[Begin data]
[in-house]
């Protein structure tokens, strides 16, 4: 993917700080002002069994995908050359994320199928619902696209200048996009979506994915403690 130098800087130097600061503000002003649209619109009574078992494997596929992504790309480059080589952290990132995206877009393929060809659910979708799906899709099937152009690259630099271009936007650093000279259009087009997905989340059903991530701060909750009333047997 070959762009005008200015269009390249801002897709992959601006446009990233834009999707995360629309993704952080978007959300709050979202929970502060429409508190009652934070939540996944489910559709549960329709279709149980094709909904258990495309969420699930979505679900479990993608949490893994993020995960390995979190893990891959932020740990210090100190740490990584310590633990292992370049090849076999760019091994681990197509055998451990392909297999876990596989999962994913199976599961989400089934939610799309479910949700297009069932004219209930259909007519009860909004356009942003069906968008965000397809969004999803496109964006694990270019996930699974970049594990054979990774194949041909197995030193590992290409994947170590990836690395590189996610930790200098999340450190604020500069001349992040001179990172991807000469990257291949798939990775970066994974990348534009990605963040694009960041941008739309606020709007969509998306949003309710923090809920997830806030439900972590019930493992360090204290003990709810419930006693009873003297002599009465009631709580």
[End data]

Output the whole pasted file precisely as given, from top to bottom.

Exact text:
[in-house]
């Protein structure tokens, strides 16, 4: 993917700080002002069994995908050359994320199928619902696209200048996009979506994915403690 130098800087130097600061503000002003649209619109009574078992494997596929992504790309480059080589952290990132995206877009393929060809659910979708799906899709099937152009690259630099271009936007650093000279259009087009997905989340059903991530701060909750009333047997 070959762009005008200015269009390249801002897709992959601006446009990233834009999707995360629309993704952080978007959300709050979202929970502060429409508190009652934070939540996944489910559709549960329709279709149980094709909904258990495309969420699930979505679900479990993608949490893994993020995960390995979190893990891959932020740990210090100190740490990584310590633990292992370049090849076999760019091994681990197509055998451990392909297999876990596989999962994913199976599961989400089934939610799309479910949700297009069932004219209930259909007519009860909004356009942003069906968008965000397809969004999803496109964006694990270019996930699974970049594990054979990774194949041909197995030193590992290409994947170590990836690395590189996610930790200098999340450190604020500069001349992040001179990172991807000469990257291949798939990775970066994974990348534009990605963040694009960041941008739309606020709007969509998306949003309710923090809920997830806030439900972590019930493992360090204290003990709810419930006693009873003297002599009465009631709580």